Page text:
Money Talk Podcast, Friday Dec. 8, 2017
Landaas & Company newsletter December edition now available.
Advisors on This Week’s Show
(with Max Hoelzl and Joel Dresang)
Week in Review (Dec. 4-8, 2017)
Significant economic indicators & reports
The Commerce Department reported that factory orders declined in October for the first time in three months, led by a drop in commercial aircraft orders. Excluding volatile requests for transportation equipment, demand rose for the month and was up 6% year-to-year. A proxy for business investments, which has been lagging for months, rose 4.6% from October 2016, a sign that such orders are making a comeback.
The U.S. trade deficit widened 8.6% to $48.7 billion in October, the biggest trade gap in nine months, according to the Bureau of Economic Analysis. Exports were unchanged from September, while imports rose 1.6% to a new record. Oil led imports, followed by consumer goods from China, Mexico and the European Union, suggesting greater U.S. consumer spending. Exports were held back by seasonal slumps in aircraft and some farm products.
The non-manufacturing sector continued to expand in November for the 95th consecutive month. The ISM non-manufacturing index slowed after exceptionally strong readings in the previous two months, including a 13-year high in October. Although most components of the index slowed their pace, the overall reading stayed above the 12-month average.
The Bureau of Labor Statistics reported that productivity grew at a 3% annual rate from July through September. That was the biggest increase in three years, although it probably was boosted by hurricane recovery efforts. Sluggish productivity has been an ongoing concern since the U.S. recovery from the Great Recession. Productivity is key to maintaining the standard of living and raising wages, which fuels economic growth. Year-to-year, productivity increased 1.5% – vs. a 2.1% average since 1947, a level that hasn’t been reached since 2010.
The moving four-week average of initial unemployment claims fell for the first time in four weeks, when the labor market measure hit its lowest point in more than 44 years. Jobless applications were 32% below the 50-year average, according to the Labor Department, and continued to point to a persistent reluctance among employers to let workers go. Demand for workers should build pressure for higher wages and increased consumer spending, which drives about 70% of U.S. economic activity.
The Federal Reserve reported that growth in credit card debt quickened in October, suggesting that Americans were more comfortable about spending. So-called revolving credit expanded by $8.3 billion from September, an annual rate of 9.9%, the biggest jump since November 2016. The bulk of consumer credit – non-revolving credit, including student loans and automotive financing – rose by $1.2 billion or an annual rate of 5.3%.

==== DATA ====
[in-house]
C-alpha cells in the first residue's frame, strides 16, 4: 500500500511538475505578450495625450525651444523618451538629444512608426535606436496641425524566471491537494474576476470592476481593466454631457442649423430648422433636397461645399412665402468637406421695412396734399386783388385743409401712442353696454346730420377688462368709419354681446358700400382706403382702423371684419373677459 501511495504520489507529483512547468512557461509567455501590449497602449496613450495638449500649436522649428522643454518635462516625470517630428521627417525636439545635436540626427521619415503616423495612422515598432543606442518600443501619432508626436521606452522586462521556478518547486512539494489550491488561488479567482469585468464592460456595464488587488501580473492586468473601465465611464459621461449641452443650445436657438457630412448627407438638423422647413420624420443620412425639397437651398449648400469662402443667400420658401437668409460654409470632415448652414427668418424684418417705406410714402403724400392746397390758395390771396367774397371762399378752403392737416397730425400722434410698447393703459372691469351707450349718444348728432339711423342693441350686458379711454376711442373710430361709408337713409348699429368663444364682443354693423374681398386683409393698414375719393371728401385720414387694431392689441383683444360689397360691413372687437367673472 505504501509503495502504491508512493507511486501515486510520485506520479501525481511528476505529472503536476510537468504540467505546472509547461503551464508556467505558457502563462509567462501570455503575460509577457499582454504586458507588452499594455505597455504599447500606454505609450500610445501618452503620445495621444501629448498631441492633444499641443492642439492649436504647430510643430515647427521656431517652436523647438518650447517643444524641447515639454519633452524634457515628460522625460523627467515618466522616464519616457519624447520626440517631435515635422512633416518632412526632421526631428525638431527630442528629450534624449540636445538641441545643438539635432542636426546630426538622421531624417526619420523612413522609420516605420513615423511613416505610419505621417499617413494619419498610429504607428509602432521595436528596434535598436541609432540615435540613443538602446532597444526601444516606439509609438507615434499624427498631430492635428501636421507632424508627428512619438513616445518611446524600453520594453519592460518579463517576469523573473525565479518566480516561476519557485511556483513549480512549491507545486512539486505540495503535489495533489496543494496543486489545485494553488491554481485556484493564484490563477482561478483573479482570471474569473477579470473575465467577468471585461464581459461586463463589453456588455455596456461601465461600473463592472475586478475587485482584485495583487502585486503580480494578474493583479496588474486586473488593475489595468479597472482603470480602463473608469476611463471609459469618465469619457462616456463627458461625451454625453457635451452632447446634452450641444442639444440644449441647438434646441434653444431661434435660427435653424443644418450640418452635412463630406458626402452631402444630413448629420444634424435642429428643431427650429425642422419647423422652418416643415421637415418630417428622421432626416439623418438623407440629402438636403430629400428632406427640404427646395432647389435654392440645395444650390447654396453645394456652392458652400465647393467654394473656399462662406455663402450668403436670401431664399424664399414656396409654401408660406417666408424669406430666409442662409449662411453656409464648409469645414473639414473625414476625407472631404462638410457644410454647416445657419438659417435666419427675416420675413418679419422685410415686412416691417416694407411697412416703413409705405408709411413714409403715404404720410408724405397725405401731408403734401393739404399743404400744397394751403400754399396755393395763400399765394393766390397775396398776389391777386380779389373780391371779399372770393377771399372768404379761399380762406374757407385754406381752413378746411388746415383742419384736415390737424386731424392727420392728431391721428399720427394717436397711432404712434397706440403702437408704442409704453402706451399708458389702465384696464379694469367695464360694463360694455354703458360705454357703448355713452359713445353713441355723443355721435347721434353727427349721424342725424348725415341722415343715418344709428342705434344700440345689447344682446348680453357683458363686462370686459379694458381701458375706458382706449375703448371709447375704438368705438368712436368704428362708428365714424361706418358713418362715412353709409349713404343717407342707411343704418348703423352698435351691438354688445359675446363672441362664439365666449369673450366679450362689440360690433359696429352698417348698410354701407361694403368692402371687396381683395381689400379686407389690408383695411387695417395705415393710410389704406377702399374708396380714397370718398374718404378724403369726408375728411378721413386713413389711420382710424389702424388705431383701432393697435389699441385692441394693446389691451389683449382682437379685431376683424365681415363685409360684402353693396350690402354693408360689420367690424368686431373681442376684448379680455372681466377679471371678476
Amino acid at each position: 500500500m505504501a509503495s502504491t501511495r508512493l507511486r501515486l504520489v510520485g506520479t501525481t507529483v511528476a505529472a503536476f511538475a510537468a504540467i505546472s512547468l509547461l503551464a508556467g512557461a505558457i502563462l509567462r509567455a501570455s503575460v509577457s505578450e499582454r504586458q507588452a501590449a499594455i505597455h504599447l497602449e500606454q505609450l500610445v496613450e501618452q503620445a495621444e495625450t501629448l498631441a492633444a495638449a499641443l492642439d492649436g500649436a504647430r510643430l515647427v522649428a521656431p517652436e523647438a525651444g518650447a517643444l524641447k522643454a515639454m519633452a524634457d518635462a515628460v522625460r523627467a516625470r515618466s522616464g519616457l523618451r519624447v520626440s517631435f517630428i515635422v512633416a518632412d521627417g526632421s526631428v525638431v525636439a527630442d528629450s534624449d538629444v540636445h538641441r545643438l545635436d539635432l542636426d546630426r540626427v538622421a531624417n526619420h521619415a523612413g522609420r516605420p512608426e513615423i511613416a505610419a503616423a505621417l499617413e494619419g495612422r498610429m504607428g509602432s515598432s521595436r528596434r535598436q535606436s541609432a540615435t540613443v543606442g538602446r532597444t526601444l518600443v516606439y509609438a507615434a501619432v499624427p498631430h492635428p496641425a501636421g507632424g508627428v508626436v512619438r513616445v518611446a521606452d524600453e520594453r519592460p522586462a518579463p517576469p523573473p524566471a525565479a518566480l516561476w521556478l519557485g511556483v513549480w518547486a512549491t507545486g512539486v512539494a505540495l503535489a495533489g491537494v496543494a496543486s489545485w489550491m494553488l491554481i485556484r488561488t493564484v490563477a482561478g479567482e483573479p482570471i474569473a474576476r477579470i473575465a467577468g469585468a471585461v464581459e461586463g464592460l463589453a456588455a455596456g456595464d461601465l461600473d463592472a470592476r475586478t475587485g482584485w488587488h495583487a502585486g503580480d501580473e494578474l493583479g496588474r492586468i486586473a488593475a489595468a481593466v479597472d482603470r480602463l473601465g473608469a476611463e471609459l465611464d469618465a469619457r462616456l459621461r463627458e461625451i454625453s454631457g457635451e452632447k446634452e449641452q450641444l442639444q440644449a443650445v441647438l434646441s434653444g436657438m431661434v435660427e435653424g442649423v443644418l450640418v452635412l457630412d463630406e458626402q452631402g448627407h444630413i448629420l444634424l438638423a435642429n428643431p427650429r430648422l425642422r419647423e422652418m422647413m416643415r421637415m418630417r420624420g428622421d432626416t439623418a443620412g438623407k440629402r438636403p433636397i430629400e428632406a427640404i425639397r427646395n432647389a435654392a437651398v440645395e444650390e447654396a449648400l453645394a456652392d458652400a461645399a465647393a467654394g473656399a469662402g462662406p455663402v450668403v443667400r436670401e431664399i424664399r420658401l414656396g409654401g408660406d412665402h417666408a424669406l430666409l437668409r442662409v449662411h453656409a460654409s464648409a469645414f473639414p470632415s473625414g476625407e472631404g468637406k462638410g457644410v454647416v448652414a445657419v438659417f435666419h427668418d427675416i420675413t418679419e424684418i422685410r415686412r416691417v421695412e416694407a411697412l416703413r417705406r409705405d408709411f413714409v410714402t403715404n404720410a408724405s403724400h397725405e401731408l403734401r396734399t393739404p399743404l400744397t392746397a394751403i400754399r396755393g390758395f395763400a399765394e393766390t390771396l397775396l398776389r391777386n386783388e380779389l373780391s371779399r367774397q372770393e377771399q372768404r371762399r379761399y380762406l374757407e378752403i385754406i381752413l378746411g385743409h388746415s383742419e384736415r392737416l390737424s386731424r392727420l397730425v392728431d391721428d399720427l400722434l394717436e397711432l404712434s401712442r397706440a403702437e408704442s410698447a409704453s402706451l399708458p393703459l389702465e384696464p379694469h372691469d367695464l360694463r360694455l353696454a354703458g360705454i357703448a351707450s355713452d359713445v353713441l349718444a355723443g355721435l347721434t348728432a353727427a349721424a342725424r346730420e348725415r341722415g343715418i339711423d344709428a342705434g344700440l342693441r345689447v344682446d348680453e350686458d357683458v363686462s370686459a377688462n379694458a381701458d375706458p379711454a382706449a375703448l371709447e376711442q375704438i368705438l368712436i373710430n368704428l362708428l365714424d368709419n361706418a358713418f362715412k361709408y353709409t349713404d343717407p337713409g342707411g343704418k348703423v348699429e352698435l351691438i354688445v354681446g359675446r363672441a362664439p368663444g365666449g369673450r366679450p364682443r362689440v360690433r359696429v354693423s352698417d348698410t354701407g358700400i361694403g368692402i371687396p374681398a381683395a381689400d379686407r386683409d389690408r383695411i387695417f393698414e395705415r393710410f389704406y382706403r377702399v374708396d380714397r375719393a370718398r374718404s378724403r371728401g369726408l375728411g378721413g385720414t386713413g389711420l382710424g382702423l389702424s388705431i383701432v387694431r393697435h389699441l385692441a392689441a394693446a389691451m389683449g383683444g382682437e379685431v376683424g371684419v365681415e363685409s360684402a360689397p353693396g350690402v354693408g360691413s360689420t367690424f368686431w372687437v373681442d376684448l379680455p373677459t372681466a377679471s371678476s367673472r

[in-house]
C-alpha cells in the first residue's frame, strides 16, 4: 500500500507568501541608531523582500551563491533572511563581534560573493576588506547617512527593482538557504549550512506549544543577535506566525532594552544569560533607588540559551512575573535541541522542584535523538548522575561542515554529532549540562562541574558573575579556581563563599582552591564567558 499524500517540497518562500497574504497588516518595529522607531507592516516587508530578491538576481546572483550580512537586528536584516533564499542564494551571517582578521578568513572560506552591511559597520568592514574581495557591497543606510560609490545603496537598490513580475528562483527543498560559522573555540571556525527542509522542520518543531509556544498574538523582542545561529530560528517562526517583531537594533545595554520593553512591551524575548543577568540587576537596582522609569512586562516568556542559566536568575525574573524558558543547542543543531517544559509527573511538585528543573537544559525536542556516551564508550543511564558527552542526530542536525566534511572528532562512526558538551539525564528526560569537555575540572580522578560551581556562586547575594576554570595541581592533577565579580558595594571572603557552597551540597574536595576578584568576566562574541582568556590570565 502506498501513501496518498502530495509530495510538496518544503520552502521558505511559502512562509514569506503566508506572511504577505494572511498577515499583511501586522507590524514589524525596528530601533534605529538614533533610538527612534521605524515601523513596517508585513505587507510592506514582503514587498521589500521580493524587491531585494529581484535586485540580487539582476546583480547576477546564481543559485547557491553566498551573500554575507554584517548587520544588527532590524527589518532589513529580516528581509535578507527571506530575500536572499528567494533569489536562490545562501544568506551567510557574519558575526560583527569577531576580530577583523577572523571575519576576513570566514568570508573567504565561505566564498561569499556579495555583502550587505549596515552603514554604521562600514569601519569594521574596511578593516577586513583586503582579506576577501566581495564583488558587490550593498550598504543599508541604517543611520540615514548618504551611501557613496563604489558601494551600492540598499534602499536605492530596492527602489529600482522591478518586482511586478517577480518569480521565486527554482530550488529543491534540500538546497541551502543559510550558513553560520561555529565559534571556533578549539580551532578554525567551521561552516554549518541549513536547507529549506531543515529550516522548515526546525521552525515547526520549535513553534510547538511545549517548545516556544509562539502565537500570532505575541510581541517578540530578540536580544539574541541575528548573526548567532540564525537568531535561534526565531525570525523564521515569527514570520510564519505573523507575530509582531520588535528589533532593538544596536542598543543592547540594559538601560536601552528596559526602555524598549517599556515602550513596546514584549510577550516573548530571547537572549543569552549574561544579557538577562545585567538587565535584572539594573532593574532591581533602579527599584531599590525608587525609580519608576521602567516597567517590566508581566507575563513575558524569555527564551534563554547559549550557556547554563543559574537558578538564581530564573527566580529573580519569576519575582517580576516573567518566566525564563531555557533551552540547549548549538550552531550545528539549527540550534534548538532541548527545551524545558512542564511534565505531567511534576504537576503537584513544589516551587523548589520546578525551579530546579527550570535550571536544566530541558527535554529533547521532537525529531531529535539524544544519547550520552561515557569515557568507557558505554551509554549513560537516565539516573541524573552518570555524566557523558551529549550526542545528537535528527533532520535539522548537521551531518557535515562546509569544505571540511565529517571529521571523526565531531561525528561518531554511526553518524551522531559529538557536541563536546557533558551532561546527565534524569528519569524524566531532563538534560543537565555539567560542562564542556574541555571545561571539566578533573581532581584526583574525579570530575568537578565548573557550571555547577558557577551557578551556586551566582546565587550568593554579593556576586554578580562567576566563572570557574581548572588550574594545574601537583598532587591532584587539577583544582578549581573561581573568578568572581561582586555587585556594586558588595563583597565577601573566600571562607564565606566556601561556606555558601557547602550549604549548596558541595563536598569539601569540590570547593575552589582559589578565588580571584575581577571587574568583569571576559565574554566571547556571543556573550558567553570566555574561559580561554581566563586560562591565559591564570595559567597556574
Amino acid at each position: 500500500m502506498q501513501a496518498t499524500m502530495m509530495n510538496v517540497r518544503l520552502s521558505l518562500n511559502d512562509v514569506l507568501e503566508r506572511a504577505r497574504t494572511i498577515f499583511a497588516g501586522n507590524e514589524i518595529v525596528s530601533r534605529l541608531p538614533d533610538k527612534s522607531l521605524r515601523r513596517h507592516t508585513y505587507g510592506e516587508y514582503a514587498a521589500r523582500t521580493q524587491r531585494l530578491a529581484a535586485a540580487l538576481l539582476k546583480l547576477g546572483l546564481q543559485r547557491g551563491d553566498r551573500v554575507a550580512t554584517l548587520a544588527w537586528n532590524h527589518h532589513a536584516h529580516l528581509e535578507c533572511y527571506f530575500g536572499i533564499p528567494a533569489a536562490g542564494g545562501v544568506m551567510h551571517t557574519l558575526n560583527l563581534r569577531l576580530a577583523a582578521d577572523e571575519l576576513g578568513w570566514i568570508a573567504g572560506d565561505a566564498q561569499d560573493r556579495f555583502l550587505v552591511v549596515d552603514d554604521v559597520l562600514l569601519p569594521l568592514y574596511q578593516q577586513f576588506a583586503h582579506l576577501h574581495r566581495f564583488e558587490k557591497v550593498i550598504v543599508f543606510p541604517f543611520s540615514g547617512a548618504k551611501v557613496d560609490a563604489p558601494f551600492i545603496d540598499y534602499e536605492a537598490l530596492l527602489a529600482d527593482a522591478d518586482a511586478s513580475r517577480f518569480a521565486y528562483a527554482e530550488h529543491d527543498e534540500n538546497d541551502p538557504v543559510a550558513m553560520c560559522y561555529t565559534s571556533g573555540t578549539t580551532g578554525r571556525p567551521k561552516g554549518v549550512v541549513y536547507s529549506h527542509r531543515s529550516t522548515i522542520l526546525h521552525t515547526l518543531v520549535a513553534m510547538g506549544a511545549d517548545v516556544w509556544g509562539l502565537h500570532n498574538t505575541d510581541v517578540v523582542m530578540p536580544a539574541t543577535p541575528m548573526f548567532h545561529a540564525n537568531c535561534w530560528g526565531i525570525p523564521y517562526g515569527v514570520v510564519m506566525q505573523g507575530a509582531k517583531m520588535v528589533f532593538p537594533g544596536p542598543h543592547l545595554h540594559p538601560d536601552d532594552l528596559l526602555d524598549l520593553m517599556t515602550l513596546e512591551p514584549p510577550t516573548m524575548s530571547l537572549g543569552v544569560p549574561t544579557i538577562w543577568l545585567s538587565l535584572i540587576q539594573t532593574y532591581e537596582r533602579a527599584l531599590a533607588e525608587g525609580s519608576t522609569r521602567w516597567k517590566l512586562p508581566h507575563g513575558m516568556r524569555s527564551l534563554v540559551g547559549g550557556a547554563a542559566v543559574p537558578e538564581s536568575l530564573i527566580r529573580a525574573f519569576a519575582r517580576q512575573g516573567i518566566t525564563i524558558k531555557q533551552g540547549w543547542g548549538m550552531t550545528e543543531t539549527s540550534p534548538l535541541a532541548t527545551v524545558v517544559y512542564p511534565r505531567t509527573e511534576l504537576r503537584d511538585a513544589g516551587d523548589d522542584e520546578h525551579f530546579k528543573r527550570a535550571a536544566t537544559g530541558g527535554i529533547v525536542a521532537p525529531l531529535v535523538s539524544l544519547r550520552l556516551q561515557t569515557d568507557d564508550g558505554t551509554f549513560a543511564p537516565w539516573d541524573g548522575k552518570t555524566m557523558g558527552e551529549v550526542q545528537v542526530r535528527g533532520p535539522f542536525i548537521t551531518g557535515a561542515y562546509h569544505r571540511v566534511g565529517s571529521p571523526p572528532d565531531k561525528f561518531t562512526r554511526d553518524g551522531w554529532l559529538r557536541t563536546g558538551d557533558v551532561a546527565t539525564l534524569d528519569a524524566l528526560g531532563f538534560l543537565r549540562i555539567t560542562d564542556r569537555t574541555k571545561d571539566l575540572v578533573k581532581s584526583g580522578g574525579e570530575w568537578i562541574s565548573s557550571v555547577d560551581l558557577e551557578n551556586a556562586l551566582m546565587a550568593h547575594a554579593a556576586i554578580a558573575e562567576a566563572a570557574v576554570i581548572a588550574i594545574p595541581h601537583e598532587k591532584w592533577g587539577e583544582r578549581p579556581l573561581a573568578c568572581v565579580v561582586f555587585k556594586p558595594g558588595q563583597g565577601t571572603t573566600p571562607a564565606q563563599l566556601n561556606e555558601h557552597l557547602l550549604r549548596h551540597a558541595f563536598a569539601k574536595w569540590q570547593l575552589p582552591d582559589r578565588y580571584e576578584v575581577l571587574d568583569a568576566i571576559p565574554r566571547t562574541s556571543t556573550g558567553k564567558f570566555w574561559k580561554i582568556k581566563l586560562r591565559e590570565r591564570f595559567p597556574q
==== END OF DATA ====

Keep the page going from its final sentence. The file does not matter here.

U.S. employers added 228,000 jobs in November, 31% above the monthly average for 2017 and more than analysts forecast. It marked the 86th consecutive month of gains. Manufacturing, construction, health care and professional services led the areas that were hiring. Average wages rose 2.5% from November 2016, less than analysts expected but up from 2.3% in October. The unemployment rate remained at 4.1%, the lowest in 17 years. Most of the data reported from the Bureau of Labor Statistics signaled continued strong hiring markets.
The level of wholesale inventories sank 0.5% in October, as sales rose 0.7%. As a result, the Commerce Department reported, the ratio of inventories to sales also declined, reaching a level last seen in early 2015, about where it was as the recession was winding down. Companies have been trying to bring that ratio down to better align supply and demand. The ratio climbed to a post-recession peak in January 2016.
While signaling continued optimism, the University of Michigan’s survey of consumer sentiment fell slightly in a preliminary December reading. Respondents suggested they’re lowering expectations a little for coming months, especially Democrats concerned about effects from federal tax proposals. Overall feelings toward current economic conditions rose from November. Sentiment reached an expansion high in October and suggests consumer spending will rise 2.7% in 2018.
Where the Markets Closed for the Week
- Nasdaq – 6,840, down 8 points or 0.1%
- Standard & Poor’s 500 – 2,652, up 9 points or 0.4%
- 10-year U.S. Treasury Note – 2.38%, up 0.02 point
- Dow Jones Industrial– 24,329, up 98 points or 0.4%